Scholarship Scams

Education Feature
Scholarship Scams
By Adam Wilkenfeld
CWK West Coast Bureau Chief

“As far as I’m concerned, if it SOUNDS too good to be true, it IS too good to be true. It’s not true.”
-Mandy Bamdad, a mother-

The cost of a four-year college education has shot up more than 600% in the past 30 years. About $90 billion in scholarship money is available to help defray that cost, along with hundreds of scholarship scams that promise money and then take it away instead.

Many parents and high school seniors are overwhelmed by the forms, worried about the costs but are also excited about the future. All of these emotions make them an easy mark for scam artists who promise to find them scholarship money.

“Well, we did pay over a thousand dollars I think,” says Rosendo Carranza of a service that failed to find his daughter a single scholarship dollar.

“If they would have kept their promise, I wouldn’t be paying for school right now,” says 17-year old Nillie, referring to a scholarship service to whom she paid $1,700 to help get her recruited to a college athletic program.

According to the Federal Trade Commission, tens of thousands of high school students are victimized by scholarship scams each year. Many claim to help students get “their share” of “billions of billions of unclaimed scholarship dollars.”

“But don’t let anybody else do it for you,” advises Richard Pfaff, assistant director and administrator of Financial Aid and Scholarships at San Jose State University. “If someone comes up and says, ‘If you pay me $500, I’ll make sure your son or daughter gets a scholarship,’ don’t listen to any of those people because you can do it all yourself.”

If they say you have to pay money to get money, if they make guarantees or say you are a “finalist” in a competition you never entered or if they say “you can’t get this information anywhere else,” then experts warn that they are probably lying.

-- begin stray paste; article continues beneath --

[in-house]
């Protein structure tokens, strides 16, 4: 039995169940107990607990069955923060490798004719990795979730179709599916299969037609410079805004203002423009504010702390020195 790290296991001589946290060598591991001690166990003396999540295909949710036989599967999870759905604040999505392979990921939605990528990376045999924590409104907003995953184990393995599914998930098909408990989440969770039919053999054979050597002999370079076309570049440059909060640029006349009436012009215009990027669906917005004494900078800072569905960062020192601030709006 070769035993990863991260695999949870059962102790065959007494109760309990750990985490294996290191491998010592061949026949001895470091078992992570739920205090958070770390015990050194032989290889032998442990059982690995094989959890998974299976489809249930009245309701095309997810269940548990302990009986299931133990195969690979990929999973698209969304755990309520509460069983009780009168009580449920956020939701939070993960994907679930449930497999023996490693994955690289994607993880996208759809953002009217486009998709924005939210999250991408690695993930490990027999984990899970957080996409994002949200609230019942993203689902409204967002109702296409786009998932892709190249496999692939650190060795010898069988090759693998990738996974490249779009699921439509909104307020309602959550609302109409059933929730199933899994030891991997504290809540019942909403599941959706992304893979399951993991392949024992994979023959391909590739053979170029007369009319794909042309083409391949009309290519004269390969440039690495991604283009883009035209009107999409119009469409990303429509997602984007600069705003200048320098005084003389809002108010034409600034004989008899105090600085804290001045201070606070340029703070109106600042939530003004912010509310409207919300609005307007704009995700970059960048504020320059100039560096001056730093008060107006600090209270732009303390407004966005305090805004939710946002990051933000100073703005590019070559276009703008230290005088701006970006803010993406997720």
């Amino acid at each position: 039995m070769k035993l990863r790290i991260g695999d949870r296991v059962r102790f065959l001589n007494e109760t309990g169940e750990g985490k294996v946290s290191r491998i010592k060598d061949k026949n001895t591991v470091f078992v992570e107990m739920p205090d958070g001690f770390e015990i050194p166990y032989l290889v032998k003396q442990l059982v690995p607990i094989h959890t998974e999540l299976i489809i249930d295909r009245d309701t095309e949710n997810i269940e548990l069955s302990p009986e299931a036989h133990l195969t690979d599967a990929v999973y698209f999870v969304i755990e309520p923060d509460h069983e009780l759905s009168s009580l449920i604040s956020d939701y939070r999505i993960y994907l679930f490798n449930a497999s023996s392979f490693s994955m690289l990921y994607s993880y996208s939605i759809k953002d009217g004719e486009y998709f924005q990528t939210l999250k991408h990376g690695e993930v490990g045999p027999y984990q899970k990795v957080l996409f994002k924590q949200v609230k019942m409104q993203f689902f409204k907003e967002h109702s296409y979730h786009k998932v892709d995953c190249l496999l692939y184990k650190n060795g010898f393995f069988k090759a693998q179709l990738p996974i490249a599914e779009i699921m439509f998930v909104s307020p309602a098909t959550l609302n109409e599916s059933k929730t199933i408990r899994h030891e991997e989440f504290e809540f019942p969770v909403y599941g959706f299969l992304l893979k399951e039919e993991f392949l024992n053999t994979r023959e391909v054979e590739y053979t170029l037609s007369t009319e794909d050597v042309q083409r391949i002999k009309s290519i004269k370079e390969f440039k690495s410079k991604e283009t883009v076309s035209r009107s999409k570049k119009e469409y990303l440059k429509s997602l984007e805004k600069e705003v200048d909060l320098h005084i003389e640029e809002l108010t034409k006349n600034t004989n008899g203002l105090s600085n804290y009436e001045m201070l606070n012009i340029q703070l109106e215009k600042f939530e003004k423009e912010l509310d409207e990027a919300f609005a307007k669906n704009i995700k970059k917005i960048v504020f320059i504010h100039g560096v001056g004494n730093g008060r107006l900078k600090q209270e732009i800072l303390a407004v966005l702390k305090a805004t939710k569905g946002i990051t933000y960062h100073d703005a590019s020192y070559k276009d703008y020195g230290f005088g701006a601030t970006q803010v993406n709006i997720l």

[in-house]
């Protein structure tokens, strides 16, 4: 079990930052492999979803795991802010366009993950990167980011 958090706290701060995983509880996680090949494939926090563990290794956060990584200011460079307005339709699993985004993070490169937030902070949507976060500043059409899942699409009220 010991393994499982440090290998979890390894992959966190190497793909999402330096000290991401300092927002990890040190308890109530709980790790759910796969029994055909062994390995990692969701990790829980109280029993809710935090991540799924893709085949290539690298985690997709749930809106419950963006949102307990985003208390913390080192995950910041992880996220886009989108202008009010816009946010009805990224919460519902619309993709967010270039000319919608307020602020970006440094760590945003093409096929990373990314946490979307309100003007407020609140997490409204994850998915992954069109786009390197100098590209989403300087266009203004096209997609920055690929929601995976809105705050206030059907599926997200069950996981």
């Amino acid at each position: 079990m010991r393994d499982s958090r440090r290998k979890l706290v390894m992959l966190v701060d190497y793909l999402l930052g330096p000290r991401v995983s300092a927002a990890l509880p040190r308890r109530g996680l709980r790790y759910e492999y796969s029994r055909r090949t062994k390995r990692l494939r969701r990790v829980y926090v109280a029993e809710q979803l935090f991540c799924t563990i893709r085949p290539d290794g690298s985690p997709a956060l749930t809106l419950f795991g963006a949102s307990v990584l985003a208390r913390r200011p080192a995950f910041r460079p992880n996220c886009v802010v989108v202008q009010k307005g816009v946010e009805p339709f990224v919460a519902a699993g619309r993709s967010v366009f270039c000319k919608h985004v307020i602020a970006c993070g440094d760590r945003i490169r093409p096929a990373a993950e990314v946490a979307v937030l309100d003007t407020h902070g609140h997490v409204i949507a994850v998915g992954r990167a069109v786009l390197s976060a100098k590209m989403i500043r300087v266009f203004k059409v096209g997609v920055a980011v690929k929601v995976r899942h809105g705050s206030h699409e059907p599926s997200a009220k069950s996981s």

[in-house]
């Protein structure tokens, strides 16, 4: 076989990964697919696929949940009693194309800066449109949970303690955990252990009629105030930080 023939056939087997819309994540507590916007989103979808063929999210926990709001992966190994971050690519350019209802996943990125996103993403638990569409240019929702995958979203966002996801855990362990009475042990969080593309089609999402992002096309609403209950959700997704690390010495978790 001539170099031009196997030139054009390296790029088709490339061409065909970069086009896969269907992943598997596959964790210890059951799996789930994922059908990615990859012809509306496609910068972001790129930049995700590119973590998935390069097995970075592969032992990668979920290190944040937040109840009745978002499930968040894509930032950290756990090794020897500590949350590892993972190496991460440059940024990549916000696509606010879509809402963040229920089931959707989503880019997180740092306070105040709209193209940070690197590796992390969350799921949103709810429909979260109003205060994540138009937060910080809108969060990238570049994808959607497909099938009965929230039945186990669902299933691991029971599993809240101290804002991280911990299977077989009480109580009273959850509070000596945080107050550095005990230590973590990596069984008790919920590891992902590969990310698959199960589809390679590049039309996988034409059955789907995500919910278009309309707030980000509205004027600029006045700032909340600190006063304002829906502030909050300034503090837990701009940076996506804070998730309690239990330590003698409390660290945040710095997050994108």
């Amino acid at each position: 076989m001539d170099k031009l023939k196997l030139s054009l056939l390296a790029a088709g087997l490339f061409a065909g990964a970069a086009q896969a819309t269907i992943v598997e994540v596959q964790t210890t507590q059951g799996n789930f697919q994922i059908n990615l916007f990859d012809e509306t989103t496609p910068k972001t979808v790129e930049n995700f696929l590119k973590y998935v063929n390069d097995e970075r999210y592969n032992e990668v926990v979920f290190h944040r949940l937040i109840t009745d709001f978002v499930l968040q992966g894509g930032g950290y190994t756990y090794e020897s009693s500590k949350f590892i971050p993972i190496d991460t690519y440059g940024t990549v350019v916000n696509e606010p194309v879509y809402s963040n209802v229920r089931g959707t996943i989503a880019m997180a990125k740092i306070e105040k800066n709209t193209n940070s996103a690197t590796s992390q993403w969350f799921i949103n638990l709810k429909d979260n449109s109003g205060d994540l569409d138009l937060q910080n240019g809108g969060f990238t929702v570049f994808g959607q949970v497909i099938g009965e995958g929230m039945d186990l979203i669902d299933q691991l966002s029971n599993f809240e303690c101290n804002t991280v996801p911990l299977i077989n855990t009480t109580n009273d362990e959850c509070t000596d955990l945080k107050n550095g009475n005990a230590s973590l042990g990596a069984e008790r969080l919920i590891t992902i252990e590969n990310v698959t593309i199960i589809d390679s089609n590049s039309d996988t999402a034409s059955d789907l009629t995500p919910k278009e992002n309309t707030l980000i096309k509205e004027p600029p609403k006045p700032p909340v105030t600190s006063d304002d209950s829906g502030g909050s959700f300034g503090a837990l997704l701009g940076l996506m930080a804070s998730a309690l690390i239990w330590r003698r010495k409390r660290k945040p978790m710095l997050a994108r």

“All of that information is out there for free,” Pfaff explains. “There are people in your high school, as well as your colleges, as well as the Internet that are more than willing to give you all of that information, for nothing.”


By Pam Frazier
CWK Network, Inc.

According to an annual College Board survey, college tuition recently surpassed a 10-year high, increasing by 9.6% at public, four-year universities and more than 5.8% at private, four-year universities. This increase does not include additional expenses of room and board, transportation, books, computer and/or lab fees, and in light of these findings, it is not surprising that many universities have reported record numbers of submitted financial aid applications. But as budgets get slashed and tuition costs outpace federal aid increases, many students are being forced to find alternative ways to pay for college.

Unfortunately, the search for college money sometimes leads to fraudulent companies who search for deceptive ways to steal money and make empty promises. The Federal Trade Commission (FTC) says that these companies use various tactics that usually involve a guarantee of scholarships, grants or financial aid packages for advanced fees. Some even use high-pressure sales pitches at seminars that require immediate payment to prevent losing out on the “opportunity.”